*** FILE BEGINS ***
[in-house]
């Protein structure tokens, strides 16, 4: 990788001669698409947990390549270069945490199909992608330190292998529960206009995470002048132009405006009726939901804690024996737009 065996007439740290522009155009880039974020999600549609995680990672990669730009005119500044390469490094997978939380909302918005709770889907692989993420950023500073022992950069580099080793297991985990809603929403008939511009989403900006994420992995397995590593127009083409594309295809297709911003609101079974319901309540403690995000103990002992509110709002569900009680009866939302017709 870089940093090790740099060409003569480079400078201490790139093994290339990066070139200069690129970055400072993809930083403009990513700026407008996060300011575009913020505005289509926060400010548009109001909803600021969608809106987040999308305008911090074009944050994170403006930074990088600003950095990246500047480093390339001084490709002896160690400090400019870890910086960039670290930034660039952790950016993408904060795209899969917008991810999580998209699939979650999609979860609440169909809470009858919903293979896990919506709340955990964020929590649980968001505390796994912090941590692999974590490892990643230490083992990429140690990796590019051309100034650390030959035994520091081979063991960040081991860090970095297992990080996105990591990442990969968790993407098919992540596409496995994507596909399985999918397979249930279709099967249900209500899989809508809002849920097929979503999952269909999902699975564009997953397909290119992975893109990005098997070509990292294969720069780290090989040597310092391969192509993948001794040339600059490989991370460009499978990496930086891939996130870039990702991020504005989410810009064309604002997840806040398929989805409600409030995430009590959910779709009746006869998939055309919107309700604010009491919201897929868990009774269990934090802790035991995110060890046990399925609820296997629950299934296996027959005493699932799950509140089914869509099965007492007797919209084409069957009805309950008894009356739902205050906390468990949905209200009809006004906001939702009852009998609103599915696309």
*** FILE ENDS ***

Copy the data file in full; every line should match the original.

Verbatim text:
[in-house]
């Protein structure tokens, strides 16, 4: 990788001669698409947990390549270069945490199909992608330190292998529960206009995470002048132009405006009726939901804690024996737009 065996007439740290522009155009880039974020999600549609995680990672990669730009005119500044390469490094997978939380909302918005709770889907692989993420950023500073022992950069580099080793297991985990809603929403008939511009989403900006994420992995397995590593127009083409594309295809297709911003609101079974319901309540403690995000103990002992509110709002569900009680009866939302017709 870089940093090790740099060409003569480079400078201490790139093994290339990066070139200069690129970055400072993809930083403009990513700026407008996060300011575009913020505005289509926060400010548009109001909803600021969608809106987040999308305008911090074009944050994170403006930074990088600003950095990246500047480093390339001084490709002896160690400090400019870890910086960039670290930034660039952790950016993408904060795209899969917008991810999580998209699939979650999609979860609440169909809470009858919903293979896990919506709340955990964020929590649980968001505390796994912090941590692999974590490892990643230490083992990429140690990796590019051309100034650390030959035994520091081979063991960040081991860090970095297992990080996105990591990442990969968790993407098919992540596409496995994507596909399985999918397979249930279709099967249900209500899989809508809002849920097929979503999952269909999902699975564009997953397909290119992975893109990005098997070509990292294969720069780290090989040597310092391969192509993948001794040339600059490989991370460009499978990496930086891939996130870039990702991020504005989410810009064309604002997840806040398929989805409600409030995430009590959910779709009746006869998939055309919107309700604010009491919201897929868990009774269990934090802790035991995110060890046990399925609820296997629950299934296996027959005493699932799950509140089914869509099965007492007797919209084409069957009805309950008894009356739902205050906390468990949905209200009809006004906001939702009852009998609103599915696309």